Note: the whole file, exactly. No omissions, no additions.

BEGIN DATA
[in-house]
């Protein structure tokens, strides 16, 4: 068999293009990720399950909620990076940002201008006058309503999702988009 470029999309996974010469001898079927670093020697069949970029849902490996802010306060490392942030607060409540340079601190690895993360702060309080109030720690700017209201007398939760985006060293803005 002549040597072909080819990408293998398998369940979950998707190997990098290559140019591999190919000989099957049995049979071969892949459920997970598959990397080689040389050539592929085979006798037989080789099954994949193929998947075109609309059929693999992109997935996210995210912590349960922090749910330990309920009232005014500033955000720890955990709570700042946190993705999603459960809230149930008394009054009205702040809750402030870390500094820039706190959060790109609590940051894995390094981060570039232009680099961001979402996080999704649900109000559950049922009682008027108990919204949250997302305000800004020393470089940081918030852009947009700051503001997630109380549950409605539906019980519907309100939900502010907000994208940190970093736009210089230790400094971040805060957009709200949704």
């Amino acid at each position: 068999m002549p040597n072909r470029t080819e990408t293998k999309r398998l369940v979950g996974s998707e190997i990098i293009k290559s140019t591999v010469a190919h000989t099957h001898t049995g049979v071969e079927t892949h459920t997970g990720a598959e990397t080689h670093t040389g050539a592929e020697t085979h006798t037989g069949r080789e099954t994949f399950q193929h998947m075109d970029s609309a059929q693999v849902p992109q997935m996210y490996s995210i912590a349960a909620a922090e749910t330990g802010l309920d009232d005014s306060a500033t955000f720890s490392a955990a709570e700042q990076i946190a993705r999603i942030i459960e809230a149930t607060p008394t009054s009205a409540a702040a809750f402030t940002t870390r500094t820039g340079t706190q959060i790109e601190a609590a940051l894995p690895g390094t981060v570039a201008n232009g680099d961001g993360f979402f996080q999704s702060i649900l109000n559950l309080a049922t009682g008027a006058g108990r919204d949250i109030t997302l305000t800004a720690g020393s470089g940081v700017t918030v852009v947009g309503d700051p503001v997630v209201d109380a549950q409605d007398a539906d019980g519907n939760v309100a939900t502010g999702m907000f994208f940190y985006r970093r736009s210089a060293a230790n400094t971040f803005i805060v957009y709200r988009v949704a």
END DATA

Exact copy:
[in-house]
């Protein structure tokens, strides 16, 4: 068999293009990720399950909620990076940002201008006058309503999702988009 470029999309996974010469001898079927670093020697069949970029849902490996802010306060490392942030607060409540340079601190690895993360702060309080109030720690700017209201007398939760985006060293803005 002549040597072909080819990408293998398998369940979950998707190997990098290559140019591999190919000989099957049995049979071969892949459920997970598959990397080689040389050539592929085979006798037989080789099954994949193929998947075109609309059929693999992109997935996210995210912590349960922090749910330990309920009232005014500033955000720890955990709570700042946190993705999603459960809230149930008394009054009205702040809750402030870390500094820039706190959060790109609590940051894995390094981060570039232009680099961001979402996080999704649900109000559950049922009682008027108990919204949250997302305000800004020393470089940081918030852009947009700051503001997630109380549950409605539906019980519907309100939900502010907000994208940190970093736009210089230790400094971040805060957009709200949704």
């Amino acid at each position: 068999m002549p040597n072909r470029t080819e990408t293998k999309r398998l369940v979950g996974s998707e190997i990098i293009k290559s140019t591999v010469a190919h000989t099957h001898t049995g049979v071969e079927t892949h459920t997970g990720a598959e990397t080689h670093t040389g050539a592929e020697t085979h006798t037989g069949r080789e099954t994949f399950q193929h998947m075109d970029s609309a059929q693999v849902p992109q997935m996210y490996s995210i912590a349960a909620a922090e749910t330990g802010l309920d009232d005014s306060a500033t955000f720890s490392a955990a709570e700042q990076i946190a993705r999603i942030i459960e809230a149930t607060p008394t009054s009205a409540a702040a809750f402030t940002t870390r500094t820039g340079t706190q959060i790109e601190a609590a940051l894995p690895g390094t981060v570039a201008n232009g680099d961001g993360f979402f996080q999704s702060i649900l109000n559950l309080a049922t009682g008027a006058g108990r919204d949250i109030t997302l305000t800004a720690g020393s470089g940081v700017t918030v852009v947009g309503d700051p503001v997630v209201d109380a549950q409605d007398a539906d019980g519907n939760v309100a939900t502010g999702m907000f994208f940190y985006r970093r736009s210089a060293a230790n400094t971040f803005i805060v957009y709200r988009v949704a």